Sunday, May 06, 2007

Survey Says . . . I'm Totally Wrong!

Yesterday's conference was interesting.

Apparently I was the only person in the room (world?) who doesn't consider posting a poem on a blog or personal website to be the equivalent of publishing in a magazine (either online or print).

If I printed 500 copies of a poem on a sheet of paper and handed them out to people on the street, is that poem published too?

No, of course not. That's not publishing, that's sharing.

Oh wait, are we talking paper or cardstock? Maybe that could be considered a broadside.

If I recorded a poem and posted the audio on my blog, I'm told that isn't considered publishing.

Just as if I read a poem at a reading in front of 100 people, that poem isn't considered published either.

Of course those above ways of sharing a poem may very well reach a much larger audience that publication in a number of magazines.

I understand things get blurry -- but this is poetry. Nobody, aside from the estates of a handful of long dead poets is making any money. Would the sharing of my own poem on my very own blog beforehand cost a future publisher of that same poem sales, circulation or traffic?

If you liked poems I've posted here in the past, would that make you more or less likely to check out my work in other venues? More or less likely to buy my book? If you happen to come across a poem in a magazine or a book that you read before in some form on my blog, do you throw the book down in disgust? Puke on your keyboard?

You know, I have a book coming out this fall. Like 80% of those poems have been previously published -- and around 70-80% of those are online. If you spent the time, you could read over half the poems in that upcoming book for FREE.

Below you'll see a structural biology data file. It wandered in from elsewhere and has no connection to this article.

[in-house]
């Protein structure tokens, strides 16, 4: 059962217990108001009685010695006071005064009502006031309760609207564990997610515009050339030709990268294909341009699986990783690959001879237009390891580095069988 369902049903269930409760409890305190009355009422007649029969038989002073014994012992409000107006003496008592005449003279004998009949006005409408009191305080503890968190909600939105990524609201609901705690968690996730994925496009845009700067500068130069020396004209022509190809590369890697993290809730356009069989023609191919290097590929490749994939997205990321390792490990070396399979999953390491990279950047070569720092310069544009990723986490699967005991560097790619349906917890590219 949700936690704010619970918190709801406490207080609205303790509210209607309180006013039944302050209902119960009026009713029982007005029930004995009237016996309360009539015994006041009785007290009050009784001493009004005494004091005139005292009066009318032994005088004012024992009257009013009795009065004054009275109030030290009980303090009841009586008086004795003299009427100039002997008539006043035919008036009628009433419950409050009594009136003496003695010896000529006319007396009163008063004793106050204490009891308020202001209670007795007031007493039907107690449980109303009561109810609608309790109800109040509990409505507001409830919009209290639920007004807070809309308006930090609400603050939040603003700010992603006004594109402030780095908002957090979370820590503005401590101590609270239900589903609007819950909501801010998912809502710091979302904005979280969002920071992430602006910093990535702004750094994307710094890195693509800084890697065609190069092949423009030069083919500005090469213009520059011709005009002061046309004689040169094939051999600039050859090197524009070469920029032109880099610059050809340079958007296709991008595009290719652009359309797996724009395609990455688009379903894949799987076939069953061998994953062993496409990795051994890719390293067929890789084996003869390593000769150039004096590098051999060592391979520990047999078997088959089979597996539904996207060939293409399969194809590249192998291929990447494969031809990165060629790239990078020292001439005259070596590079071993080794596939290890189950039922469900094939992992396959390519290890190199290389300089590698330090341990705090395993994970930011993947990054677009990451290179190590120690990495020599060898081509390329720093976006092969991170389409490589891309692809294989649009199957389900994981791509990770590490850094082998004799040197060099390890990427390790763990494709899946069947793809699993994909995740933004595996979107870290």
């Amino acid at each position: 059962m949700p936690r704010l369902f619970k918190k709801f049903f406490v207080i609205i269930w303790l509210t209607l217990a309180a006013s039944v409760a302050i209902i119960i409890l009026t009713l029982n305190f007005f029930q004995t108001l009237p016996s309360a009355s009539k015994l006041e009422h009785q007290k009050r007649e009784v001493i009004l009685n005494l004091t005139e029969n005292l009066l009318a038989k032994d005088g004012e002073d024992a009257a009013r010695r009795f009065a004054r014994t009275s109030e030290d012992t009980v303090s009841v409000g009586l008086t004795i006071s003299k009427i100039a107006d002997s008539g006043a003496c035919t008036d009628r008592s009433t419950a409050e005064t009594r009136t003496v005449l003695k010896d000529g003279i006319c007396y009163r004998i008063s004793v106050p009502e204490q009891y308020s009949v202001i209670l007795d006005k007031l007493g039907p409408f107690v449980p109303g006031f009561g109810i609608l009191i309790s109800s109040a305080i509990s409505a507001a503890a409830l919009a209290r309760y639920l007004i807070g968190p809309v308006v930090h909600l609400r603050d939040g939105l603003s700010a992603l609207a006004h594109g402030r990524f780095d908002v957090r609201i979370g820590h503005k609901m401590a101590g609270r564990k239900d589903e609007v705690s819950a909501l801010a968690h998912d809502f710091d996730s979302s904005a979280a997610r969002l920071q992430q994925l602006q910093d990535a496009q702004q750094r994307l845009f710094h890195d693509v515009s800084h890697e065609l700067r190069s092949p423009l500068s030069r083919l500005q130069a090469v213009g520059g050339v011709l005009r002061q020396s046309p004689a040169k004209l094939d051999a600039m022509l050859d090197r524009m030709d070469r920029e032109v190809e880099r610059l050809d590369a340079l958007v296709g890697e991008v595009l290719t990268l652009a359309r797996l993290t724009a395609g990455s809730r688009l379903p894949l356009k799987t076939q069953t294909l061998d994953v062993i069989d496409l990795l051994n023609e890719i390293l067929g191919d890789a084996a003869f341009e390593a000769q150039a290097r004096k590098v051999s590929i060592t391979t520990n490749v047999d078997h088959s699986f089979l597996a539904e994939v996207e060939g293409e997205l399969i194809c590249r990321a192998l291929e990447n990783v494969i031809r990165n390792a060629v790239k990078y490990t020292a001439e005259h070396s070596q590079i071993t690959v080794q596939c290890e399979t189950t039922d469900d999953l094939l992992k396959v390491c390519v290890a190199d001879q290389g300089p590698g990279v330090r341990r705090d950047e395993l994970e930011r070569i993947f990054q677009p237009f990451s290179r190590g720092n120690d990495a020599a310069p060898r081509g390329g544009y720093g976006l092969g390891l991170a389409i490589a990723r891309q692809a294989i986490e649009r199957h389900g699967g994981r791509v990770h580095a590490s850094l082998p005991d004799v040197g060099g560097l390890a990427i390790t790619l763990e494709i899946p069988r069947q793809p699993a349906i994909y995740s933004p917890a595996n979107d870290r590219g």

Or you could ask your library to order the book and read the entire thing for FREE. Or ask a bookstore to order it, never pick it up and wait for it to be shelved and then stand in the store and read it for FREE. Or tell your friend to buy it and borrow his copy. Or you could write me and say you're going to review it -- I'm such a sucker, I'd very likely send you a copy for FREE. Probably accompanied with some kiss ass note about how I hope you like it.

Or you could write me your hard luck story, about how you lost it all playing nickel slots and I'd send the PDF -- for FREE.

Cause in the end, I really just want you to read the poems. As much as I'm going to encourage you to BUY the book, to support the press publishing it, to support me -- if you're such a psychotic that you're willing to go to all lengths to acquire the opportunity to read those poems on your own terms -- YOU'RE GOING TO WIN!

Almost three years ago I wrote a poem called "That's Not Butter" and posted it to this blog. A few months later it was accepted for publication in MiPOesias and a few months after that it appeared in their Gabe Gudding issue. When it appeared in MiPO, I took the poem off my blog and replaced it with a link to the magazine -- cause it looked so much cooler there. A year after that it appeared in BAP. MiPO (rightfully) received the first publication credit in the anthology, not Cackling Jackal and not "first appeared in an e-mail to Shafer Hall" (the first place it truly saw print) or any other place the poem had been shared beforehand. Cause MiPO was the first outside (non-me) supporter/promoter of that poem.

Now when I'm publishing other poets' work in No Tell Motel, I don't want those poems to be already published in another magazine -- either online or print. I don't want to have the same work as another magazine. I guess that means in some way, I view other magazines as a competition of some sort. Well, not exactly competition, but I want No Tell to be different, unique that all other magazines. To this date I'm aware of two poems that No Tell unknowingly republished -- and I'm not happy about that -- especially one situation when I confronted the author and he outright lied and said he had no idea the first magazine printed his work (I would have been a lot more sympathetic to "I forgot" or "I screwed up"). The sneaky lying is what burns me most.

I bet you have no idea what two poems I'm speaking of. The poems are still up -- you could spend hours, days, weeks, Google researching -- you'd definitely discover at least one of the poems, maybe both. Are you going to bother to do that? Somehow I really doubt it. Somehow I doubt anyone other than me, the other editors involved, the poets and the three people I regularly bitch to have any idea what poems I'm talking about.